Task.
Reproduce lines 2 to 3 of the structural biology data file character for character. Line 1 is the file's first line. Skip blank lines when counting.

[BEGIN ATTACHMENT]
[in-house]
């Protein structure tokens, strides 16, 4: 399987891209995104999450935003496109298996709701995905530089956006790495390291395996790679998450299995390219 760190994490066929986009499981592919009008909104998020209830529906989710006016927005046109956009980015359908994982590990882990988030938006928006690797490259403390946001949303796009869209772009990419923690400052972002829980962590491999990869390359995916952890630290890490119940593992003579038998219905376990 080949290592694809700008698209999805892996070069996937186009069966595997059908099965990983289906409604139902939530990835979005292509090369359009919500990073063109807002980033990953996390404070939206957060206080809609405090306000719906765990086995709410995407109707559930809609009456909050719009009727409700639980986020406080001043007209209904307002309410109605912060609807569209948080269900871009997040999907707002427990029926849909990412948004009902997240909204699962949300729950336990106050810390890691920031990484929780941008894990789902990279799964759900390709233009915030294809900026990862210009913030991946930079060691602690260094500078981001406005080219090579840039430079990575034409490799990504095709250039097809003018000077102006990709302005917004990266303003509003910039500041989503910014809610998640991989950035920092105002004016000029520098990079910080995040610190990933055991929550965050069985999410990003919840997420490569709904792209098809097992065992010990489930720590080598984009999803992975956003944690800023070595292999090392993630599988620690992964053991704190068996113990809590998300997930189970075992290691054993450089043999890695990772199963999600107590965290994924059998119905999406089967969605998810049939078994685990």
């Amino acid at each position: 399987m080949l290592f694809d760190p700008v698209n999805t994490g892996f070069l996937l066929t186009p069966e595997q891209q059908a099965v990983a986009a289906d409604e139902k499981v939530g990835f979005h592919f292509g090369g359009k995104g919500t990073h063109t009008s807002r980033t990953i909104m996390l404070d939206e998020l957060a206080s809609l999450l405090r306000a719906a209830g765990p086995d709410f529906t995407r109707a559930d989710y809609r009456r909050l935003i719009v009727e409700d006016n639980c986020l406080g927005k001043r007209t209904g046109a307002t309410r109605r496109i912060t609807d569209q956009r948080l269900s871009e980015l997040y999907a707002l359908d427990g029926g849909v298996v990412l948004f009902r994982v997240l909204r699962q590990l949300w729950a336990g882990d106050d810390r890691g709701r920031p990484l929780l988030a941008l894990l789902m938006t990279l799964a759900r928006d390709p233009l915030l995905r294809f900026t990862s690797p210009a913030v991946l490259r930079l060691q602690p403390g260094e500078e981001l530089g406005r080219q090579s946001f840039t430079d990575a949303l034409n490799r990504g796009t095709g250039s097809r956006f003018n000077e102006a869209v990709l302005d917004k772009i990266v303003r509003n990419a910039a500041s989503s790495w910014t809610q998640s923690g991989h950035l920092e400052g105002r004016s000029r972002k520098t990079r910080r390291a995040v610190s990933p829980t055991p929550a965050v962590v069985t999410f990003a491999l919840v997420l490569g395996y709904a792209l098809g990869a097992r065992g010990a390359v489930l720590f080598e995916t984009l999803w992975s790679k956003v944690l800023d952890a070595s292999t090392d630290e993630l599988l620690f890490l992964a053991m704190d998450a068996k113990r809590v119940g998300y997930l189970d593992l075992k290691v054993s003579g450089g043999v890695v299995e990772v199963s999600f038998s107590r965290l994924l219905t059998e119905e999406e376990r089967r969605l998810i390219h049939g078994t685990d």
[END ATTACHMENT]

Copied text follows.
């Protein structure tokens, strides 16, 4: 399987891209995104999450935003496109298996709701995905530089956006790495390291395996790679998450299995390219 760190994490066929986009499981592919009008909104998020209830529906989710006016927005046109956009980015359908994982590990882990988030938006928006690797490259403390946001949303796009869209772009990419923690400052972002829980962590491999990869390359995916952890630290890490119940593992003579038998219905376990 080949290592694809700008698209999805892996070069996937186009069966595997059908099965990983289906409604139902939530990835979005292509090369359009919500990073063109807002980033990953996390404070939206957060206080809609405090306000719906765990086995709410995407109707559930809609009456909050719009009727409700639980986020406080001043007209209904307002309410109605912060609807569209948080269900871009997040999907707002427990029926849909990412948004009902997240909204699962949300729950336990106050810390890691920031990484929780941008894990789902990279799964759900390709233009915030294809900026990862210009913030991946930079060691602690260094500078981001406005080219090579840039430079990575034409490799990504095709250039097809003018000077102006990709302005917004990266303003509003910039500041989503910014809610998640991989950035920092105002004016000029520098990079910080995040610190990933055991929550965050069985999410990003919840997420490569709904792209098809097992065992010990489930720590080598984009999803992975956003944690800023070595292999090392993630599988620690992964053991704190068996113990809590998300997930189970075992290691054993450089043999890695990772199963999600107590965290994924059998119905999406089967969605998810049939078994685990």
């Amino acid at each position: 399987m080949l290592f694809d760190p700008v698209n999805t994490g892996f070069l996937l066929t186009p069966e595997q891209q059908a099965v990983a986009a289906d409604e139902k499981v939530g990835f979005h592919f292509g090369g359009k995104g919500t990073h063109t009008s807002r980033t990953i909104m996390l404070d939206e998020l957060a206080s809609l999450l405090r306000a719906a209830g765990p086995d709410f529906t995407r109707a559930d989710y809609r009456r909050l935003i719009v009727e409700d006016n639980c986020l406080g927005k001043r007209t209904g046109a307002t309410r109605r496109i912060t609807d569209q956009r948080l269900s871009e980015l997040y999907a707002l359908d427990g029926g849909v298996v990412l948004f009902r994982v997240l909204r699962q590990l949300w729950a336990g882990d106050d810390r890691g709701r920031p990484l929780l988030a941008l894990l789902m938006t990279l799964a759900r928006d390709p233009l915030l995905r294809f900026t990862s690797p210009a913030v991946l490259r930079l060691q602690p403390g260094e500078e981001l530089g406005r080219q090579s946001f840039t430079d990575a949303l034409n490799r990504g796009t095709g250039s097809r956006f003018n000077e102006a869209v990709l302005d917004k772009i990266v303003r509003n990419a910039a500041s989503s790495w910014t809610q998640s923690g991989h950035l920092e400052g105002r004016s000029r972002k520098t990079r910080r390291a995040v610190s990933p829980t055991p929550a965050v962590v069985t999410f990003a491999l919840v997420l490569g395996y709904a792209l098809g990869a097992r065992g010990a390359v489930l720590f080598e995916t984009l999803w992975s790679k956003v944690l800023d952890a070595s292999t090392d630290e993630l599988l620690f890490l992964a053991m704190d998450a068996k113990r809590v119940g998300y997930l189970d593992l075992k290691v054993s003579g450089g043999v890695v299995e990772v199963s999600f038998s107590r965290l994924l219905t059998e119905e999406e376990r089967r969605l998810i390219h049939g078994t685990d």